DEA ANNOUNCES NATIONAL PLAN OF ACTION TO ADDRESS DRUG PROBLEMS IN AMERICA'S MID-SIZED COMMUNITIES
Herndon, Virginia -- Thomas A. Constantine, Administrator of the Drug Enforcement Administration announced today that DEA is undertaking a "national plan of action to help America's smaller cities and communities deal with the problems of drugs, crime and violence. DEA is combining forces with the U.S. Conference of Mayors and The National Center on Addiction and Substance Abuse (CASA) at Columbia University to address the drug trafficking and drug abuse problems of communities that are now being targeted by international drug trafficking syndicates who are trafficking cocaine, methamphetamine and heroin, resulting in increased violence and criminal activity. Law enforcement executives from over 80 communities across the nation are providing us with their advice on how we can best support them as they face the problems of drugs and crime in their communities."
At today's session, CASA Director Joseph Califano and the incoming President of the U.S. Conference of Mayors, Brent Coles from Boise, Idaho, spoke about the pervasiveness of the drug problem across the nation, and highlighted the need for public attention on the hardships that smaller cities and communities are facing as a result of increased drug trafficking and abuse.
With dramatic decreases in the crime rates in major urban areas, international-based drug trafficking organizations have moved their activities to communities which are often unprepared to face the attendant violence and social problems that increased drug abuse causes. Responding to a survey sent to participants before the conference, law enforcement representatives reported on the nature and severity of the drug problem they are facing. The most significant drug problems facing these communities were cocaine and methamphetamine, with a number of individual cities reporting that heroin was their most serious drug problem. 68% of the law enforcement representatives reported that the drugs available on their streets were trafficked by drug trafficking organizations controlled by groups outside of the United States. 48% of respondents stated that their communities were being impacted by drug traffickers from Mexico. 80% indicated that they were experiencing high or moderate levels of violence in their communities, and according to 76% of those surveyed, compared to five years ago, their drug problem increased, and in many cases, increased significantly.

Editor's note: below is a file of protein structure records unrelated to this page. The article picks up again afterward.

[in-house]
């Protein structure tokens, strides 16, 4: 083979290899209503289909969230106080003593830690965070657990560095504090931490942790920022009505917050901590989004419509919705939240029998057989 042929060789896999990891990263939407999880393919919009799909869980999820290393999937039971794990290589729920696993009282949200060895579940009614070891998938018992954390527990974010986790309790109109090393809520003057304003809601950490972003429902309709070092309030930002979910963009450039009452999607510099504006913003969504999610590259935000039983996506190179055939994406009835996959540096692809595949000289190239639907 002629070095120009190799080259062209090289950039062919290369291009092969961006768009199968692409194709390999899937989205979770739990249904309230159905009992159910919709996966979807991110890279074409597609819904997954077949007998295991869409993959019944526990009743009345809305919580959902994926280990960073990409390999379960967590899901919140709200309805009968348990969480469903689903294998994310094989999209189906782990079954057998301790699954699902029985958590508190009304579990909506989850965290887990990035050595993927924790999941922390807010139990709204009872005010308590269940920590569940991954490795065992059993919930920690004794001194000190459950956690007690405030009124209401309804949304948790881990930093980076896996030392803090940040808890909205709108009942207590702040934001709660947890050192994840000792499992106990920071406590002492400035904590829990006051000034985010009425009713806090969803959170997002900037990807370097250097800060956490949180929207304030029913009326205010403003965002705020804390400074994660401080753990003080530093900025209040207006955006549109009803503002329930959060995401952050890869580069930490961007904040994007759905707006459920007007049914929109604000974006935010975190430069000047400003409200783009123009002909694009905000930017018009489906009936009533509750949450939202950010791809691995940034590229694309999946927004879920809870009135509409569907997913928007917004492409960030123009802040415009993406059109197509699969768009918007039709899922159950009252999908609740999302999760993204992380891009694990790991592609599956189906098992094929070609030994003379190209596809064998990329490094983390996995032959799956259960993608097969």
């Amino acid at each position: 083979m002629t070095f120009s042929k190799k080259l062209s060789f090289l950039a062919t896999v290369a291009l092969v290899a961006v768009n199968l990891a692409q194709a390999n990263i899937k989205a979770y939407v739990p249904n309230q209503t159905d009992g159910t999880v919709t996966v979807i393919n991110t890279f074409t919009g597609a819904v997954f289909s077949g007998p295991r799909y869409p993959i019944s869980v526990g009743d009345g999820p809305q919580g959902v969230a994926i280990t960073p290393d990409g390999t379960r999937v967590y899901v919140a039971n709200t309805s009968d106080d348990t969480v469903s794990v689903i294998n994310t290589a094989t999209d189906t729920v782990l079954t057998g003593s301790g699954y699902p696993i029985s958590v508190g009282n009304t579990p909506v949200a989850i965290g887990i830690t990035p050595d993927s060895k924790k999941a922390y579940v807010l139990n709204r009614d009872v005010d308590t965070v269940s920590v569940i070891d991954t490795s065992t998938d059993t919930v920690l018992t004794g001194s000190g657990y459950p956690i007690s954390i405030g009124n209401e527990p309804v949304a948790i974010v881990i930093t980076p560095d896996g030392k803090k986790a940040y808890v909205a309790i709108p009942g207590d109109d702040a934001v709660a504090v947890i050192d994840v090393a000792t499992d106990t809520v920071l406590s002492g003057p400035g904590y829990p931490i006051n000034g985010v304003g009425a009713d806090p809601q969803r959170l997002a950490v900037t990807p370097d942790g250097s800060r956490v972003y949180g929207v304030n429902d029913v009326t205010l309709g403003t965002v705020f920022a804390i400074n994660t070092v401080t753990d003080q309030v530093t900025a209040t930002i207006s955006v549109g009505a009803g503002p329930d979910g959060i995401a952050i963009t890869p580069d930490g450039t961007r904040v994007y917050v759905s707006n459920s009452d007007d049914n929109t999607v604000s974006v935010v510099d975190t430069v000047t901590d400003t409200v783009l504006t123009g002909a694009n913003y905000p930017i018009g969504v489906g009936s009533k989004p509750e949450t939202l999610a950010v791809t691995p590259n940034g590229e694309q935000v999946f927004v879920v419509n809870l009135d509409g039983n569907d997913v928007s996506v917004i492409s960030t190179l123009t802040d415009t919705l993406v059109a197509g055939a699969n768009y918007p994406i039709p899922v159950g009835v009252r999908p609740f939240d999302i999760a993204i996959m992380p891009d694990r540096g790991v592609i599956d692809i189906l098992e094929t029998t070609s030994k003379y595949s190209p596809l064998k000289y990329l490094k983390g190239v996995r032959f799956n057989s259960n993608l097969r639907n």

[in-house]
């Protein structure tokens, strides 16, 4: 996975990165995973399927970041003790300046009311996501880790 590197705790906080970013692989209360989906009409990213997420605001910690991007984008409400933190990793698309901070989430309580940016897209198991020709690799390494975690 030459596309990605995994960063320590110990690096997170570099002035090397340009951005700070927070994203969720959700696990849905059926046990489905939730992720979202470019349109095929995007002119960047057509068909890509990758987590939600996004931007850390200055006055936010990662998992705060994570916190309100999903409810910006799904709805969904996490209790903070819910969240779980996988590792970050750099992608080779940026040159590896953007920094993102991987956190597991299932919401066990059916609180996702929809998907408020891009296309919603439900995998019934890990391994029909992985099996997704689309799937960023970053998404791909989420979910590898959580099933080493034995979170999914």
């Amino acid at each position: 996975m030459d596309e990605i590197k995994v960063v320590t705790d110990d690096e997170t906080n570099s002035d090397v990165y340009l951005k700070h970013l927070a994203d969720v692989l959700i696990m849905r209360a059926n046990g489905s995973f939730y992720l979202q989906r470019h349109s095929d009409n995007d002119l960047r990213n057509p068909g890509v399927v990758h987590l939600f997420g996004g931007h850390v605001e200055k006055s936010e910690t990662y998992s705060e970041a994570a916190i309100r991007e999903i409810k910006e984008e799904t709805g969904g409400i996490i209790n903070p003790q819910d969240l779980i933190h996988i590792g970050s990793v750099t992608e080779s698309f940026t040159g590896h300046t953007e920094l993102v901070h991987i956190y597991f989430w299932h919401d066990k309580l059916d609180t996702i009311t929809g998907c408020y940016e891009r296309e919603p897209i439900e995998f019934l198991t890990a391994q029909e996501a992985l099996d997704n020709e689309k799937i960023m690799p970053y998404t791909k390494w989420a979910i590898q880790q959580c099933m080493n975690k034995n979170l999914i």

Constantine stated that "DEA is prepared to redouble our efforts to assist smaller communities with programs such as the Mobile Enforcement Teams (METs) and Regional Enforcement Teams (RETs), which help state and local law enforcement organizations overcome a lack of resources and manpower as they attempt to address the violence and drug trafficking activities of organizations, often with foreign sources of supply. This conference is giving us an opportunity to broaden our plan of attack by developing a comprehensive strategy that combines law enforcement, research and prevention to reach out to communities that are currently facing their drug problems as best they can. I expect that by working to attack the drug problem from many angles, smaller cities and communities across the United States will be spared the nightmare that our major urban areas endured for well over a decade."
VIDEO HIGHLIGHTS OF THIS CONFERENCE WILL BE AVAILABLE VIA SATELLITE ON GE-2, TRANSPONDER 6 AT 3:30 AND 9:00 PM EST.